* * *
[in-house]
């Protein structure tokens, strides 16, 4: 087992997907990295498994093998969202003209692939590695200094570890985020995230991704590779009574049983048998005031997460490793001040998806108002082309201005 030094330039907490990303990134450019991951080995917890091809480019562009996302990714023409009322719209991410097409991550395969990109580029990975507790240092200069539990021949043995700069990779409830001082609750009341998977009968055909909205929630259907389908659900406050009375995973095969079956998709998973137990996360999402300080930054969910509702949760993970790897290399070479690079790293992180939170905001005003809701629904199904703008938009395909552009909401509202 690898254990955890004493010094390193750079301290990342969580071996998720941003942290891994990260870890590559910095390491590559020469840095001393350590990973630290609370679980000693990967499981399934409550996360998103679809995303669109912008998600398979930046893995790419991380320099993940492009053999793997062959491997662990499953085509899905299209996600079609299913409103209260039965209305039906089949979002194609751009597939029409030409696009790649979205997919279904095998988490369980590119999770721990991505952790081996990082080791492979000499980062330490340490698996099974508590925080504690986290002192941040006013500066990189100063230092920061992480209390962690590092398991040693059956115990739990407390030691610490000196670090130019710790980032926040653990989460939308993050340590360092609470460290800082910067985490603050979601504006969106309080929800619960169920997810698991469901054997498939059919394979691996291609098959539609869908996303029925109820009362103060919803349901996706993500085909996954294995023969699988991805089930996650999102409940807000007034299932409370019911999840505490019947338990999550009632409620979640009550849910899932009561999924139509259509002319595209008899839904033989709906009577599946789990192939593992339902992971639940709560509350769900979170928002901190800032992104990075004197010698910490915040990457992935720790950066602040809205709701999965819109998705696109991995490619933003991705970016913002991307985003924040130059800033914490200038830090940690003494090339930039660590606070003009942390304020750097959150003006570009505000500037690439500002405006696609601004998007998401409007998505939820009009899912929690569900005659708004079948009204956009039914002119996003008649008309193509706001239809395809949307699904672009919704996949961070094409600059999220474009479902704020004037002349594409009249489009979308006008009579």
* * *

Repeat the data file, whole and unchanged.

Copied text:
[in-house]
């Protein structure tokens, strides 16, 4: 087992997907990295498994093998969202003209692939590695200094570890985020995230991704590779009574049983048998005031997460490793001040998806108002082309201005 030094330039907490990303990134450019991951080995917890091809480019562009996302990714023409009322719209991410097409991550395969990109580029990975507790240092200069539990021949043995700069990779409830001082609750009341998977009968055909909205929630259907389908659900406050009375995973095969079956998709998973137990996360999402300080930054969910509702949760993970790897290399070479690079790293992180939170905001005003809701629904199904703008938009395909552009909401509202 690898254990955890004493010094390193750079301290990342969580071996998720941003942290891994990260870890590559910095390491590559020469840095001393350590990973630290609370679980000693990967499981399934409550996360998103679809995303669109912008998600398979930046893995790419991380320099993940492009053999793997062959491997662990499953085509899905299209996600079609299913409103209260039965209305039906089949979002194609751009597939029409030409696009790649979205997919279904095998988490369980590119999770721990991505952790081996990082080791492979000499980062330490340490698996099974508590925080504690986290002192941040006013500066990189100063230092920061992480209390962690590092398991040693059956115990739990407390030691610490000196670090130019710790980032926040653990989460939308993050340590360092609470460290800082910067985490603050979601504006969106309080929800619960169920997810698991469901054997498939059919394979691996291609098959539609869908996303029925109820009362103060919803349901996706993500085909996954294995023969699988991805089930996650999102409940807000007034299932409370019911999840505490019947338990999550009632409620979640009550849910899932009561999924139509259509002319595209008899839904033989709906009577599946789990192939593992339902992971639940709560509350769900979170928002901190800032992104990075004197010698910490915040990457992935720790950066602040809205709701999965819109998705696109991995490619933003991705970016913002991307985003924040130059800033914490200038830090940690003494090339930039660590606070003009942390304020750097959150003006570009505000500037690439500002405006696609601004998007998401409007998505939820009009899912929690569900005659708004079948009204956009039914002119996003008649008309193509706001239809395809949307699904672009919704996949961070094409600059999220474009479902704020004037002349594409009249489009979308006008009579």